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Eric Simonnet, Michael Ghil, Kayo Ide, Roger Temam, and Shouhong Wang

Abstract

Successive bifurcations—from steady states through periodic to aperiodic solutions—are studied in a shallow-water, reduced-gravity, 2½-layer model of the midlatitude ocean circulation subject to time-independent wind stress. The bifurcation sequence is studied in detail for a rectangular basin with an idealized spatial pattern of wind stress. The aperiodic behavior is studied also in a North Atlantic–shaped basin with realistic continental contours. The bifurcation sequence in the rectangular basin is studied in Part I, the present article. It follows essentially the one reported for single-layer quasigeostrophic and 1½-layer shallow-water models. As the intensity of the north–south-symmetric, zonal wind stress is increased, the nearly symmetric double-gyre circulation is destabilized through a perturbed pitchfork bifurcation. The low-stress steady solution, with its nearly equal subtropical and subpolar gyres, is replaced by an approximately mirror-symmetric pair of stable equilibria. The two solution branches so obtained are named after the inertial recirculation cell that is stronger, subtropical or subpolar, respectively. This perturbed pitchfork bifurcation and the associated Hopf bifurcations are robust to changes in the interface friction between the two active layers and the thickness H 2 of the lower active layer. They persist in the presence of asymmetries in the wind stress and of changes in the model's spatial resolution and finite-difference scheme. Time-dependent model behavior in the rectangular basin, as well as in the more realistic, North Atlantic–shaped one, is studied in Part II.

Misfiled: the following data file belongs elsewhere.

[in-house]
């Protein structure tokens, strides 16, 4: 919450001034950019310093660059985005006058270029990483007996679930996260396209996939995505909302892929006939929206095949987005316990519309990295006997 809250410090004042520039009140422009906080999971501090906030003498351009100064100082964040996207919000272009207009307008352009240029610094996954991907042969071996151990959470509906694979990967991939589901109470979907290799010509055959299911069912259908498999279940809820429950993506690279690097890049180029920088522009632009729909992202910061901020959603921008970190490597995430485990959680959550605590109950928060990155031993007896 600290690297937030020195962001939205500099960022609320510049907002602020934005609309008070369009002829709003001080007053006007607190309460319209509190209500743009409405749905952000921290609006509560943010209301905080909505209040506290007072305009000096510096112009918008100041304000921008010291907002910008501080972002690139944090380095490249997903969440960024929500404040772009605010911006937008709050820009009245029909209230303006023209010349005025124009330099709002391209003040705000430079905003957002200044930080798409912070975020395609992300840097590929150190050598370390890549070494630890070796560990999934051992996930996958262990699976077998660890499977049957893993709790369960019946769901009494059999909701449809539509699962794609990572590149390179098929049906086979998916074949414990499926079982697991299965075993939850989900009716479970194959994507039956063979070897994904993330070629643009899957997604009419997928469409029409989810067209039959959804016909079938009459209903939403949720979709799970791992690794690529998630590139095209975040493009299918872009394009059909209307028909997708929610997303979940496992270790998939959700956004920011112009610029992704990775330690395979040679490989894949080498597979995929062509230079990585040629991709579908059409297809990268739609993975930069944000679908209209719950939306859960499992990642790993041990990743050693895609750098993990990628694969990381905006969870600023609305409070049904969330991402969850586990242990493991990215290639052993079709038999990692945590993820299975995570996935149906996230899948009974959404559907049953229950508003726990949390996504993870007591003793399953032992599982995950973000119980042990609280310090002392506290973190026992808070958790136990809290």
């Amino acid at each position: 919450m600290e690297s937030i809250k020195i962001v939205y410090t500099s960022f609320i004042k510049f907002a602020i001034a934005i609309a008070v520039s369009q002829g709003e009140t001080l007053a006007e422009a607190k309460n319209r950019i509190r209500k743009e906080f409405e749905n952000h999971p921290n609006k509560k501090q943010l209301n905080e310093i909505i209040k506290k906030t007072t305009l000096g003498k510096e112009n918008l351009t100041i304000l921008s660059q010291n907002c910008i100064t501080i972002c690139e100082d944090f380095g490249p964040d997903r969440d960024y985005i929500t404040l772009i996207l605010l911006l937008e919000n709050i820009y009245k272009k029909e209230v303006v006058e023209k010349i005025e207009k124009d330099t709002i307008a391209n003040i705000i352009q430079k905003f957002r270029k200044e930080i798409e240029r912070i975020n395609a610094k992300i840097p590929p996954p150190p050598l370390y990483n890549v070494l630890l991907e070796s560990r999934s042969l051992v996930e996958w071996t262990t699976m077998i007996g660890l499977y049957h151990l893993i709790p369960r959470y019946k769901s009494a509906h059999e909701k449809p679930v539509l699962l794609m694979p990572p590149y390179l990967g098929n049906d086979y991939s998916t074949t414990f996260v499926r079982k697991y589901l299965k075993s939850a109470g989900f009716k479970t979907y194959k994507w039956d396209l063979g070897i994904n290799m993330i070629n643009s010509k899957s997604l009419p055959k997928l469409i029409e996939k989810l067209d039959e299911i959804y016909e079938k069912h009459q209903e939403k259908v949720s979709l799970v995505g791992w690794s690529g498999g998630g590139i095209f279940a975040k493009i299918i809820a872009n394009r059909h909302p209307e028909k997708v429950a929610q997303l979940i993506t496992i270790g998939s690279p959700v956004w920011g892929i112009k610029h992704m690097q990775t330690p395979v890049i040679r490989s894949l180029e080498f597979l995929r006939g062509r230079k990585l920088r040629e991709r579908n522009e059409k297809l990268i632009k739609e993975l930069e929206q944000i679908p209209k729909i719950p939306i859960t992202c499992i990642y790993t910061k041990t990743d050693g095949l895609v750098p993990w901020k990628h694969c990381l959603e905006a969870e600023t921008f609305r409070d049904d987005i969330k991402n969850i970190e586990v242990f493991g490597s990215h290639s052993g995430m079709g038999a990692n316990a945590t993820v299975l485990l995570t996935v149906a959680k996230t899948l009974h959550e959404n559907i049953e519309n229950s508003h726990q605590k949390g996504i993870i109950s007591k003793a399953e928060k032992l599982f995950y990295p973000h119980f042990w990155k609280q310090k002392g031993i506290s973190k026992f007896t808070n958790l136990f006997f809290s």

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Eric Simonnet, Michael Ghil, Kayo Ide, Roger Temam, and Shouhong Wang

Abstract